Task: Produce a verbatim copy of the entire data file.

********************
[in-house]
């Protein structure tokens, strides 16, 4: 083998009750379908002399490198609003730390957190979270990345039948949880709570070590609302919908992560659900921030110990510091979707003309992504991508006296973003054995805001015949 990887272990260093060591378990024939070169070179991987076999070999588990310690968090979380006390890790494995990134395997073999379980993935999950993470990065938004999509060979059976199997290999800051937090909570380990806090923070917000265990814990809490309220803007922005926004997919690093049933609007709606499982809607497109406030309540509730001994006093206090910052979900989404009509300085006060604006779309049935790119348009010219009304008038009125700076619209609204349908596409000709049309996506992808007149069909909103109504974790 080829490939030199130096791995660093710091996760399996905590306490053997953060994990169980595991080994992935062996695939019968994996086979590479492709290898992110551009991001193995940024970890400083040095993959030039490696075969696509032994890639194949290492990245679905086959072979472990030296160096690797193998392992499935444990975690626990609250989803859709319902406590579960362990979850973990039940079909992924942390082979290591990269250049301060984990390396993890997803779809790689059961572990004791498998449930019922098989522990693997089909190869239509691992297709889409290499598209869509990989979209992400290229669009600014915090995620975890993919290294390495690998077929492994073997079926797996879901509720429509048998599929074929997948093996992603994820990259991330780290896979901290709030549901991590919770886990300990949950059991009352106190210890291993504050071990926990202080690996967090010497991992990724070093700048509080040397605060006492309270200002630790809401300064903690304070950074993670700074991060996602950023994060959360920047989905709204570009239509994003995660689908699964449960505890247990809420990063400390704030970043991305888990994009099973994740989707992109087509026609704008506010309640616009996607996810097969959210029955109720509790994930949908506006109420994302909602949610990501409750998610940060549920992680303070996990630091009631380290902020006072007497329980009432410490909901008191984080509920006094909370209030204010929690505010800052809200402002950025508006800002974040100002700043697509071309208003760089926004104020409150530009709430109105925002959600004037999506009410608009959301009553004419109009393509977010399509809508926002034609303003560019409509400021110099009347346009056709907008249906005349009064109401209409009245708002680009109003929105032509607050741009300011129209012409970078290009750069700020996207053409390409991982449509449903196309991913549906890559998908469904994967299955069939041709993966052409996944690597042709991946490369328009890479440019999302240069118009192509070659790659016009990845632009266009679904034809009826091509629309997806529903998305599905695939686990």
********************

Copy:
[in-house]
């Protein structure tokens, strides 16, 4: 083998009750379908002399490198609003730390957190979270990345039948949880709570070590609302919908992560659900921030110990510091979707003309992504991508006296973003054995805001015949 990887272990260093060591378990024939070169070179991987076999070999588990310690968090979380006390890790494995990134395997073999379980993935999950993470990065938004999509060979059976199997290999800051937090909570380990806090923070917000265990814990809490309220803007922005926004997919690093049933609007709606499982809607497109406030309540509730001994006093206090910052979900989404009509300085006060604006779309049935790119348009010219009304008038009125700076619209609204349908596409000709049309996506992808007149069909909103109504974790 080829490939030199130096791995660093710091996760399996905590306490053997953060994990169980595991080994992935062996695939019968994996086979590479492709290898992110551009991001193995940024970890400083040095993959030039490696075969696509032994890639194949290492990245679905086959072979472990030296160096690797193998392992499935444990975690626990609250989803859709319902406590579960362990979850973990039940079909992924942390082979290591990269250049301060984990390396993890997803779809790689059961572990004791498998449930019922098989522990693997089909190869239509691992297709889409290499598209869509990989979209992400290229669009600014915090995620975890993919290294390495690998077929492994073997079926797996879901509720429509048998599929074929997948093996992603994820990259991330780290896979901290709030549901991590919770886990300990949950059991009352106190210890291993504050071990926990202080690996967090010497991992990724070093700048509080040397605060006492309270200002630790809401300064903690304070950074993670700074991060996602950023994060959360920047989905709204570009239509994003995660689908699964449960505890247990809420990063400390704030970043991305888990994009099973994740989707992109087509026609704008506010309640616009996607996810097969959210029955109720509790994930949908506006109420994302909602949610990501409750998610940060549920992680303070996990630091009631380290902020006072007497329980009432410490909901008191984080509920006094909370209030204010929690505010800052809200402002950025508006800002974040100002700043697509071309208003760089926004104020409150530009709430109105925002959600004037999506009410608009959301009553004419109009393509977010399509809508926002034609303003560019409509400021110099009347346009056709907008249906005349009064109401209409009245708002680009109003929105032509607050741009300011129209012409970078290009750069700020996207053409390409991982449509449903196309991913549906890559998908469904994967299955069939041709993966052409996944690597042709991946490369328009890479440019999302240069118009192509070659790659016009990845632009266009679904034809009826091509629309997806529903998305599905695939686990």